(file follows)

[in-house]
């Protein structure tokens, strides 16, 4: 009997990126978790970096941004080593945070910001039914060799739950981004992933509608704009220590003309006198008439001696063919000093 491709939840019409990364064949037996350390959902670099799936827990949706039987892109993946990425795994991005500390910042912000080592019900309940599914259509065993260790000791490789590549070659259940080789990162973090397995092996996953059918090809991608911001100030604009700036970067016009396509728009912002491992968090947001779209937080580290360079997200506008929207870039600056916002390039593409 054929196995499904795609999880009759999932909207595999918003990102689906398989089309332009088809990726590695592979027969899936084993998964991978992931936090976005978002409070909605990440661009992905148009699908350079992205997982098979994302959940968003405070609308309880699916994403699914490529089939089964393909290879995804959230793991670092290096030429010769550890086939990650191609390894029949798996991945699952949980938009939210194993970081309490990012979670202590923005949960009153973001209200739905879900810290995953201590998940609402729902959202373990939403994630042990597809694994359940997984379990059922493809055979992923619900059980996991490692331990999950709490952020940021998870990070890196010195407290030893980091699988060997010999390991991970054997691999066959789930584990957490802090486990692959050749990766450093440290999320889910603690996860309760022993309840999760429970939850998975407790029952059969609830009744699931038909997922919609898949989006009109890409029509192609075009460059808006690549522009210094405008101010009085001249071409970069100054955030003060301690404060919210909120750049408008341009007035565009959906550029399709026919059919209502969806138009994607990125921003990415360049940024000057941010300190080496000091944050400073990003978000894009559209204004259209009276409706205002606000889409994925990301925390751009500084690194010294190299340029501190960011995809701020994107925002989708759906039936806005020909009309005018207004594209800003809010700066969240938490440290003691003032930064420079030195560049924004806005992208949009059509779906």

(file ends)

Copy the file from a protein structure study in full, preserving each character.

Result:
[in-house]
């Protein structure tokens, strides 16, 4: 009997990126978790970096941004080593945070910001039914060799739950981004992933509608704009220590003309006198008439001696063919000093 491709939840019409990364064949037996350390959902670099799936827990949706039987892109993946990425795994991005500390910042912000080592019900309940599914259509065993260790000791490789590549070659259940080789990162973090397995092996996953059918090809991608911001100030604009700036970067016009396509728009912002491992968090947001779209937080580290360079997200506008929207870039600056916002390039593409 054929196995499904795609999880009759999932909207595999918003990102689906398989089309332009088809990726590695592979027969899936084993998964991978992931936090976005978002409070909605990440661009992905148009699908350079992205997982098979994302959940968003405070609308309880699916994403699914490529089939089964393909290879995804959230793991670092290096030429010769550890086939990650191609390894029949798996991945699952949980938009939210194993970081309490990012979670202590923005949960009153973001209200739905879900810290995953201590998940609402729902959202373990939403994630042990597809694994359940997984379990059922493809055979992923619900059980996991490692331990999950709490952020940021998870990070890196010195407290030893980091699988060997010999390991991970054997691999066959789930584990957490802090486990692959050749990766450093440290999320889910603690996860309760022993309840999760429970939850998975407790029952059969609830009744699931038909997922919609898949989006009109890409029509192609075009460059808006690549522009210094405008101010009085001249071409970069100054955030003060301690404060919210909120750049408008341009007035565009959906550029399709026919059919209502969806138009994607990125921003990415360049940024000057941010300190080496000091944050400073990003978000894009559209204004259209009276409706205002606000889409994925990301925390751009500084690194010294190299340029501190960011995809701020994107925002989708759906039936806005020909009309005018207004594209800003809010700066969240938490440290003691003032930064420079030195560049924004806005992208949009059509779906």